CREDIT: Wikimedia Commons
Warmer winters are creating an ideal habitat for pine beetles in New Jersey — a state where subzero temperatures used to kill them off each winter. In the past, temperatures of negative 8 degrees Fahrenheit would finish off most of the state’s pine beetles, but the last time temperatures got that cold in the Pinelands was 1996. Now, as the New York Times reports, the beetles have killed tens of thousands of trees in New Jersey’s ecologically diverse Pinelands since an outbreak was first discovered in 2001.
In the southern U.S., where pine beetles were concentrated before winter temperatures began increasing, the beetles have been kept in check by thinning forests that get too overgrown and conducting controlled burns. Some are advocating that response in New Jersey, but previous legislation aimed at similar management was vetoed in the state. Now, the state is working toward developing a new plan to try to control the beetle outbreak — a plan that needs to come soon, as scientists worry that without effective management, the beetle could spread to coastal pine forests in Long Island and Cape Cod.
“This is a big deal, and it’s going to forever change the way forests have to be managed in New Jersey, Matthew P. Ayres, a Dartmouth biologist who studies pine beetles, told the New York Times.”
Unfortunately, New Jersey’s beetle outbreak hasn’t gotten as much attention as outbreaks in other states. New Jersey’s Pinelands are flat — not hilly — so the extent of the damage done by the beetles can only be seen by air. This means public pressure on the issue hasn’t been as strong in New Jersey as in other states, where mountainsides ravaged by the beetle are on display for all to see.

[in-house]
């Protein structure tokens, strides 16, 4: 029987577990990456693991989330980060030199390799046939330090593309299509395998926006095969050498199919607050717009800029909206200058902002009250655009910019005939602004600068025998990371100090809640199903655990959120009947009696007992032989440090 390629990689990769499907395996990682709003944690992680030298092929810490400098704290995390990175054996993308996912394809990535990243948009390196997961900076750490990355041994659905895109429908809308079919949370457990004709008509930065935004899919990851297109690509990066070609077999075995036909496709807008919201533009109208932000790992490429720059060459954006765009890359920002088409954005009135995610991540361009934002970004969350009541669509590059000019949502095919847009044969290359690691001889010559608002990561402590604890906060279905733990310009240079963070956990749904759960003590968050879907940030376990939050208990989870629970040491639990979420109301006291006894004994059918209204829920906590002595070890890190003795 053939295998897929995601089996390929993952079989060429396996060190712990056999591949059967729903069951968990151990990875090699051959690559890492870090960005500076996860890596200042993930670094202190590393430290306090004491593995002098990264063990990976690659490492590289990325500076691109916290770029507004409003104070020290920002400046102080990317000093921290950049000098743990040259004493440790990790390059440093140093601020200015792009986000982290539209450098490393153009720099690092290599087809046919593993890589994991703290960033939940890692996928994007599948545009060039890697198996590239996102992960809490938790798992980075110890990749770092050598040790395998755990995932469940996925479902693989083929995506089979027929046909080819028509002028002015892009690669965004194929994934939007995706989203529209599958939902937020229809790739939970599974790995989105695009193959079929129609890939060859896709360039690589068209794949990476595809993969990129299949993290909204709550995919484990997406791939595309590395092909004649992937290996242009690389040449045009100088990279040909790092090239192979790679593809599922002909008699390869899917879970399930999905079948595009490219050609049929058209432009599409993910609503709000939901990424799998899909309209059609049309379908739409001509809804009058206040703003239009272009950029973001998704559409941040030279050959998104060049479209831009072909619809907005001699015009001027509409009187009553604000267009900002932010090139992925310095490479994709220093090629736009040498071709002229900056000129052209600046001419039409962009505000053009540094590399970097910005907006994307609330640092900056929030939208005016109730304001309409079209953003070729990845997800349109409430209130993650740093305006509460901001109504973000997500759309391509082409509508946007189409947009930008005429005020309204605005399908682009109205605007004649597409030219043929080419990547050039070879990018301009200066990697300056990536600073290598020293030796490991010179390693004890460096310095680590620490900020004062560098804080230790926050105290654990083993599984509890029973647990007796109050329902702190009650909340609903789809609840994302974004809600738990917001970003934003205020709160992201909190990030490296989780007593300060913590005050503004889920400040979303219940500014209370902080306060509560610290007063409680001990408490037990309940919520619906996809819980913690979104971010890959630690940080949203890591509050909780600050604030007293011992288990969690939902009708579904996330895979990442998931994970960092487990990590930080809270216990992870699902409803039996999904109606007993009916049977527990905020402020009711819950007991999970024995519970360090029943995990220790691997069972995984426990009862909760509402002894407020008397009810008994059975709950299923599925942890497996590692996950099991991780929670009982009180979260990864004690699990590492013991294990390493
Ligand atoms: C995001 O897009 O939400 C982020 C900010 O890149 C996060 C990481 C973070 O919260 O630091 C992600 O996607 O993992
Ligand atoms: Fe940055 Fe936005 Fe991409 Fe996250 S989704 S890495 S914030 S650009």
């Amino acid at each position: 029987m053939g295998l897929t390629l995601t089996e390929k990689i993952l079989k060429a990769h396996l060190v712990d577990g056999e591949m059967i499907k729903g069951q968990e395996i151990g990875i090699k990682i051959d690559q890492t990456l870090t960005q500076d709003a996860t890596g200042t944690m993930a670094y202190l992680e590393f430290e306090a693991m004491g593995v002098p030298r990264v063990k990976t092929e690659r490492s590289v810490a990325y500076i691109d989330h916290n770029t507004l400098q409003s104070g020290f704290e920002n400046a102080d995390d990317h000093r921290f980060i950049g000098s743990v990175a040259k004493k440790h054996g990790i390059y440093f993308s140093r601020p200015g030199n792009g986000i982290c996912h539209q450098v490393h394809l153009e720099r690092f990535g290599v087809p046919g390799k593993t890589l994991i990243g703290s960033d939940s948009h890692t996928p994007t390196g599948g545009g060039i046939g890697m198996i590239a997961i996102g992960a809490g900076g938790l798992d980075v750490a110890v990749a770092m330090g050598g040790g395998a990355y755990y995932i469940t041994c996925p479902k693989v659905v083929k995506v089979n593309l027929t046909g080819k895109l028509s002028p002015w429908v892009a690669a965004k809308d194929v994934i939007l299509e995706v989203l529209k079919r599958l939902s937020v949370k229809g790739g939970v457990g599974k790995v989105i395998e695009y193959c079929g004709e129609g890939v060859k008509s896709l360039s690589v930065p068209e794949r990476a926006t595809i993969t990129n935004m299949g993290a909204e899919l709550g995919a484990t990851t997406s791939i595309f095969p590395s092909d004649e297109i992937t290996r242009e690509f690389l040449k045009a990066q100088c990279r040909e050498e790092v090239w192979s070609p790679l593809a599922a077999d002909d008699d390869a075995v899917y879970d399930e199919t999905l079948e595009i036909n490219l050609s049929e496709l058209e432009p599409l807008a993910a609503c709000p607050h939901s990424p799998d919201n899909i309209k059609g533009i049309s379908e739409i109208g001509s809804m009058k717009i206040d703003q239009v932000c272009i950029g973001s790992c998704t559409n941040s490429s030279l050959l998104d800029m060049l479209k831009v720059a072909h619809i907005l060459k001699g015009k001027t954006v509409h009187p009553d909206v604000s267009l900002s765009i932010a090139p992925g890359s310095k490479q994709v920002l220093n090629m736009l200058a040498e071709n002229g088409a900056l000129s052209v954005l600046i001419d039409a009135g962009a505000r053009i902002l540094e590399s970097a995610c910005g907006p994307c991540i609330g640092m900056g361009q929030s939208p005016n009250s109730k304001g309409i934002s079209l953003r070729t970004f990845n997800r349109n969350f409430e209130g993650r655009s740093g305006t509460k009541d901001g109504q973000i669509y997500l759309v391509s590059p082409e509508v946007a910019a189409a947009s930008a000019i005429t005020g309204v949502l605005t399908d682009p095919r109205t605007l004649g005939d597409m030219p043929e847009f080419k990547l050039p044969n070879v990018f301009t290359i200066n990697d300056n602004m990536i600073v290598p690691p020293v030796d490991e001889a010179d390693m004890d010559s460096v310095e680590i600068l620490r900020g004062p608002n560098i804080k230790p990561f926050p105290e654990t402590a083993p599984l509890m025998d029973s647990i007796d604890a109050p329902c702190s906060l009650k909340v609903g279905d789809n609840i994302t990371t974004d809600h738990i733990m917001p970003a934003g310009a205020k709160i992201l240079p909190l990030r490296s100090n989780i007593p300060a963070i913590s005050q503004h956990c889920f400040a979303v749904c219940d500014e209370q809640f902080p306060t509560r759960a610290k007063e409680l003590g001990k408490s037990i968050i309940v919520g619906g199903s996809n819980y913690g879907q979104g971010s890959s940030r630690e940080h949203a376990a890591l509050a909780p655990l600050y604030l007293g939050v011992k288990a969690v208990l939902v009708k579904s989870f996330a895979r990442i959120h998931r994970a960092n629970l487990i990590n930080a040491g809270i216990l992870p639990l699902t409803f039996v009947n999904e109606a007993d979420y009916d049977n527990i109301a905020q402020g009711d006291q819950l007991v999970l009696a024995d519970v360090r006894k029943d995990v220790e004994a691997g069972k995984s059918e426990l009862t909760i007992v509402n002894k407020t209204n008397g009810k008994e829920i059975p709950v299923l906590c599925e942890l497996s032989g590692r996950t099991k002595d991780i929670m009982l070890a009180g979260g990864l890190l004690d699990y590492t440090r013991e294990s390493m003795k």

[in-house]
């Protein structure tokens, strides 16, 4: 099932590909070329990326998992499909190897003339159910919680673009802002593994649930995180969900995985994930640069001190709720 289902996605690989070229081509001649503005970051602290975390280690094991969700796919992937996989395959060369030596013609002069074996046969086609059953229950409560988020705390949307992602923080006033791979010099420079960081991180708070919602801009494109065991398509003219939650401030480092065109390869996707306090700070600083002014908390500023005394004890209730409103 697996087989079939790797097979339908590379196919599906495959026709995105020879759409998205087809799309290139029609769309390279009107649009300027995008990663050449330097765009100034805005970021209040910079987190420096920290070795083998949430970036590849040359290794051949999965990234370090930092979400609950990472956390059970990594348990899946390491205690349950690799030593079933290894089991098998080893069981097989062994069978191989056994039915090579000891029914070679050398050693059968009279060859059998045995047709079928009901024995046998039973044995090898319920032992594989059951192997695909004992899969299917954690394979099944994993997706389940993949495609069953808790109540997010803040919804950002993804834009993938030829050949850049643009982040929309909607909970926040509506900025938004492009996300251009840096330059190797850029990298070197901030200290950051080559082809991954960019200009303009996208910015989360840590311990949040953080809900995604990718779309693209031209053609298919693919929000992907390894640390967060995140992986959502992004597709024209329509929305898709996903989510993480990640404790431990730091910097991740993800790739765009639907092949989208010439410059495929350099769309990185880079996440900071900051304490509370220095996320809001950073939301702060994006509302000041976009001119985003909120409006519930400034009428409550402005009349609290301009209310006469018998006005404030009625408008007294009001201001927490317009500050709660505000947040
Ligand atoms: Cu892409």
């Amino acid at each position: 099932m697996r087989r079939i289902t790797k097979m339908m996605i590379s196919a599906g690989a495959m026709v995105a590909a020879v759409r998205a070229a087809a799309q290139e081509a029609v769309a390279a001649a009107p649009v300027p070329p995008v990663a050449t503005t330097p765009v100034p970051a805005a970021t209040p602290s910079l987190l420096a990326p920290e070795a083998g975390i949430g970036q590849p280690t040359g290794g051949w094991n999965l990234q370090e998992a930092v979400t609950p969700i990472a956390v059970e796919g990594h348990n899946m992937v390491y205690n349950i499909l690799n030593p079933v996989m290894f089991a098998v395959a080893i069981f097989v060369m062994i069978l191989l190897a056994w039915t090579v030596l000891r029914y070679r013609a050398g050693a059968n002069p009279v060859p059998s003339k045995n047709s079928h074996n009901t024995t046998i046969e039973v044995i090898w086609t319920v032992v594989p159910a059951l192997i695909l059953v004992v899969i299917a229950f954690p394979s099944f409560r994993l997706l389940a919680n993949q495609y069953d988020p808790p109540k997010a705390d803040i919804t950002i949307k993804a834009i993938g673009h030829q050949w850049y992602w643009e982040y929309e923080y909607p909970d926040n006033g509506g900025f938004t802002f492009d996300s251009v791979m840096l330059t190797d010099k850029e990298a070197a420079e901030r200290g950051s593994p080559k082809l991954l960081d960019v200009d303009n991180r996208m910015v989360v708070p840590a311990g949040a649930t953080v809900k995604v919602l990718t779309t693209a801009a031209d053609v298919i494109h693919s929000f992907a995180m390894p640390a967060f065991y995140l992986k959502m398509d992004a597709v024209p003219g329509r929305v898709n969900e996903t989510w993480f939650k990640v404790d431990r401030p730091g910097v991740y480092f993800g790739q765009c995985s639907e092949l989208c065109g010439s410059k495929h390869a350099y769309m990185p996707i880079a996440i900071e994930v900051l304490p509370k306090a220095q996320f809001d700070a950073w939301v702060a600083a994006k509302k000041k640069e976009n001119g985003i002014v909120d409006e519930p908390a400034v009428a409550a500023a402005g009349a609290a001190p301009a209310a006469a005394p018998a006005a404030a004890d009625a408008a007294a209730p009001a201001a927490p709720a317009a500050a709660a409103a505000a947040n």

“It’s a tremendously serious issue, but it hasn’t gotten anybody’s attention,” New Jersey State Senator Bob Smith (D) told the New York Times.
The pine beetle outbreak in New Jersey is just one of many beetle outbreaks decimating North American forests. In Colorado, drought and warm weather are creating optimal conditions for spruce beetles. Mountain pine beetles are killing huge swaths of ponderosa, whitebark, lodgepole, Scotch, and limber pines in all 19 western U.S. states and Canada, decimating approximately 88 million acres of forest as of May 2013 — an insect outbreak that may be the largest ever seen in North America. And the beetles aren’t just killing off forests that are home to a variety of species — by killing trees that store vast quantities of carbon dioxide, the beetles are creating a positive feedback loop that worsens and accelerates climate change.